H. G. Wells' 1901 science fiction novel, "The First Men in the Moon," is the story of an impoverished businessman, Mr. Bedford, who retreats to the countryside for some rest from the weary of modern life and to try his hand at authoring a play. While there he meets an eccentric scientist, Dr. Cavor, who is developing a new material, 'cavorite', which is designed to shield off gravity. When it is discovered that the material works and can be practically fashioned into a spaceship, the two undertake a mission to the moon. There they discover that the moon is inhabited by a sinister alien civilization, whom the call "the Selenites." Fashioned as a criticism against imperialism, "The First Men in the Moon" draws upon a theme common to Wells' work, that of the impact of technology on society and the challenges that humans face in the modern world.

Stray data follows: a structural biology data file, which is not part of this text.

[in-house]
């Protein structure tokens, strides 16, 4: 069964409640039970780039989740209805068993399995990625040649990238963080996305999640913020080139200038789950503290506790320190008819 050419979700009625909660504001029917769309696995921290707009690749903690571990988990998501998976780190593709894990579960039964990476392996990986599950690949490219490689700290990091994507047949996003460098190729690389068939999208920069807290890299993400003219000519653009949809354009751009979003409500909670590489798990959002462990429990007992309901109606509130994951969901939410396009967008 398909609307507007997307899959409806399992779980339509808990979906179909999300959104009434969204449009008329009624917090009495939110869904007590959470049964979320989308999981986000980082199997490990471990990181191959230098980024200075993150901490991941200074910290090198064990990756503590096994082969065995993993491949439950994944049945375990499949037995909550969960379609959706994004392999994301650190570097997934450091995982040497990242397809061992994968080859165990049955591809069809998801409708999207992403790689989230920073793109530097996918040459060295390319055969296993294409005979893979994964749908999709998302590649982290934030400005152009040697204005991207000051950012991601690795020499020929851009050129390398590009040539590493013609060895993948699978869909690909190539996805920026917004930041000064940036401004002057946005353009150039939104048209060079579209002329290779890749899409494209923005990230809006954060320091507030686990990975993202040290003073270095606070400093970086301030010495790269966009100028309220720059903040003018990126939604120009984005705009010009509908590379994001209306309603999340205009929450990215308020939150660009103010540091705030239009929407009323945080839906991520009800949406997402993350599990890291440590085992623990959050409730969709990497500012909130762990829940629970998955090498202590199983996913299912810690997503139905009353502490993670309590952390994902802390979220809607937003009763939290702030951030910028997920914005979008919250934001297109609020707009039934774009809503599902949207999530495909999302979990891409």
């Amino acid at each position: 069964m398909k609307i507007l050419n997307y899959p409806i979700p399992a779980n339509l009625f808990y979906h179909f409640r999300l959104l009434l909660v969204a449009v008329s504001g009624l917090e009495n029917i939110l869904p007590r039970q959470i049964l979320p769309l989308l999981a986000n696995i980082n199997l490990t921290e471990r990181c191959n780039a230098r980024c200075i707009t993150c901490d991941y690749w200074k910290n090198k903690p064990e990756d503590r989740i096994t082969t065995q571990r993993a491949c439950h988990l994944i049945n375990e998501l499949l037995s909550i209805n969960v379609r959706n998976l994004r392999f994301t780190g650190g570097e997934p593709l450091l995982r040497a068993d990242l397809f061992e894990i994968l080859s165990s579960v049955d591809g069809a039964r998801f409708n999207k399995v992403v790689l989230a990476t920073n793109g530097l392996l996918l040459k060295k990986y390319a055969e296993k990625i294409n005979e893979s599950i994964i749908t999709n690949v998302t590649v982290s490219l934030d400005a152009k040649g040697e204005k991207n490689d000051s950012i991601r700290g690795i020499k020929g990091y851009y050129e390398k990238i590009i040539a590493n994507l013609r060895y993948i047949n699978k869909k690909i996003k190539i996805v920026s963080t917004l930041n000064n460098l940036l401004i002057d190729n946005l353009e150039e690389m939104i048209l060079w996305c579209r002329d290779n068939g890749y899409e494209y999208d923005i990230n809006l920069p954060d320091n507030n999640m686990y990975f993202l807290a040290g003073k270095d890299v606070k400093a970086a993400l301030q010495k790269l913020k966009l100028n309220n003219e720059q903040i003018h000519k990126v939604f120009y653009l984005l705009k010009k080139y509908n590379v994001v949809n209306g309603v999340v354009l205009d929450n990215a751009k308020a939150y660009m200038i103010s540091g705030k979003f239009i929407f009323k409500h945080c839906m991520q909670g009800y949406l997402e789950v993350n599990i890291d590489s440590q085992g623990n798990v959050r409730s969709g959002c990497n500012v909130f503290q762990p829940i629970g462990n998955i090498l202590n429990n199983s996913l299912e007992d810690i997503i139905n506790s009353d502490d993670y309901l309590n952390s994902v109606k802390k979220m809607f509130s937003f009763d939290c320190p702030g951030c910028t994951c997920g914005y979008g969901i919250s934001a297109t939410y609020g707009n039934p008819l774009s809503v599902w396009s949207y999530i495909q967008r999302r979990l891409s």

About the Author
Often called the father of science fiction, British author Herbert George (H. G.) Wells literary works are notable for being some of the first titles of the science fiction genre, and include such famed titles as The Time Machine, The War of the Worlds, The Island of Doctor Moreau, and The Invisible Man. Despite being fixedly associated with science fiction, Wells wrote extensively in other genres and on many subjects, including history, society and politics, and was heavily influenced by Darwinism. His first book, Anticipations of the Reaction of Mechanical and Scientific Progress Upon Human Life and Thought, offered predictions about what technology and society would look like in the year 2000, many of which have proven accurate. Wells went on to pen over fifty novels, numerous non-fiction books, and dozens of short stories. His legacy has had an overwhelming influence on science fiction, popular culture, and even on technological and scientific innovation. Wells died in 1946 at the age of 79.